Sony sets release date for The Interview

06 January, 2015 by Don Groves

Sony Pictures is releasing the controversial Seth Rogen/James Franco action-comedy The Interview in Australian cinemas on February 12, as counter-programming against Fifty Shades of Grey.

The film was due to open on January 22 but was withdrawn amid the Sony hacking scandal, threats to US cinemas and North Korea’s objections to the plot depicting an attempt to assassinate Kim Jong-un.


The crude satire was released in the US on more than 300 indie cinemas on Christmas Day and on digital platforms, generating $US31 million in online revenues and $5 million in ticket sales.

Australian exhibitors are supporting the release but some worry its B.O. prospects will be diluted because many Aussies have already downloaded the title.

“Sony are a major supplier to exhibition and I think the industry should get behind them and support the film,” Reading Cinemas CEO Wayne Smith tells IF .

“Unfortunately time is running against Sony and there are a lot of comments on Sony’s Facebook page from people who have already illegally downloaded it.”

Smith, who hasn’t seen the film, adds, “I don’t have a sense for how the film’s release prospects will stand up but I’d like to think the industry will help Sony in any way they request.”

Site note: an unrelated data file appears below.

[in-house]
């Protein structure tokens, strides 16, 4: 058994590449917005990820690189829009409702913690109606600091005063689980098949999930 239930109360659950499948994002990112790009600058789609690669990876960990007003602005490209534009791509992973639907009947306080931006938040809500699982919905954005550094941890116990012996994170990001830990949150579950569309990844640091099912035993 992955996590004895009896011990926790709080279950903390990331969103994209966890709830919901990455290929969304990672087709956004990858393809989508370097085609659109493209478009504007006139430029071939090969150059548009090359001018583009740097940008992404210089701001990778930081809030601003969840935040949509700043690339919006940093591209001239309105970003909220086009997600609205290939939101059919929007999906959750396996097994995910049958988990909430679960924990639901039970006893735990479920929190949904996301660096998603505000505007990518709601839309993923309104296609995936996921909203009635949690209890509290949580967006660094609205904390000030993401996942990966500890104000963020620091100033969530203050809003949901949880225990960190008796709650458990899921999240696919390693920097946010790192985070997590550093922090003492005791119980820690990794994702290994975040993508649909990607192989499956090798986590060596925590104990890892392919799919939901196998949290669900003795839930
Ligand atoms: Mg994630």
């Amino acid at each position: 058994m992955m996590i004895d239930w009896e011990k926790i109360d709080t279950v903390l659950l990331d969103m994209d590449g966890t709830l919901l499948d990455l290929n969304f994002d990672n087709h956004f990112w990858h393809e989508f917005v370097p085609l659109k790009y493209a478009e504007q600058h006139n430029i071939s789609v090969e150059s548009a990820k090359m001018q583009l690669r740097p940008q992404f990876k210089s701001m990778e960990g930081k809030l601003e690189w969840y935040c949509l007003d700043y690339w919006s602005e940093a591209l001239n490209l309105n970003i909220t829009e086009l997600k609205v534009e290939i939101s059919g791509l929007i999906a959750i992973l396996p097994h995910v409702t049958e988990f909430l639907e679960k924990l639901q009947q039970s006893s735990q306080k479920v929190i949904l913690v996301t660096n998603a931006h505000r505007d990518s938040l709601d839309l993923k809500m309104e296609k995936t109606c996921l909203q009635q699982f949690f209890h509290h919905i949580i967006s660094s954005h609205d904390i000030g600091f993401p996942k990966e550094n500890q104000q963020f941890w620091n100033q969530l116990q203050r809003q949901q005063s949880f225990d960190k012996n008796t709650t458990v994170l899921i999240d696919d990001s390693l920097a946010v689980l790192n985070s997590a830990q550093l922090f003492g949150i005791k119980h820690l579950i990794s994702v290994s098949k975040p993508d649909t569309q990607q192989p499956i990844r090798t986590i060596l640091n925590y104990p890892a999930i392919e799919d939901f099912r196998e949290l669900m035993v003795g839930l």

Wallis Cinemas program manager Bob Parr hasn't seen the film either but says, "I was a little hesitant when the Lindt Café thing was happening but now it is just another Seth Rogen film. I think it will have two weeks in it because of the publicity."

Another exhibitor is confident the caper will appeal to the same demographic that flocked to such films as Pineapple and This Is The End. He thinks piracy might reduce the potential B.O. gross by up to 20% but the impact could be offset by the copious publicity.

Sony will launch the film on about 170 screens. ”It’s a solid multiplex release. All the exhibitors are on board, " Libby Rhys Jones, national marketing director for Sony Pictures Releasing, told News Limited.

“Australians are big fans of Seth and James. We are giving them the opportunity to see it in the cinema if they want to.”

US analysts doubt the day-and-date distribution model will become widespread, believing the major chains will continue to boycott any titles that are released in cinemas and online simultaneously.

Also they say studios are unlikely to recoup production costs- $44 million in the case of The Interview- from this method of release.

The US reviews were decidedly mixed. Rolling Stone’s Pete Travers branded the plot as “stupid and in bad taste” but concluded, “In the end, The Interview hits the sweet spot for raunchy fun and spiky lampooning because Franco and Rogen are effing hilarious and fearless about swinging for the fences.”

Movie City News’ David Poland responded to “a silly, broad, very funny comedy about a couple of close male friends… going on a profoundly stupid adventure.”

Christy Lemire mused, “This is what all the fuss was about? A movie composed almost entirely of dick jokes, ass jokes and bromantic homoeroticism was the cause of an international incident? In retrospect, it all seems so lame and more than a little depressing.”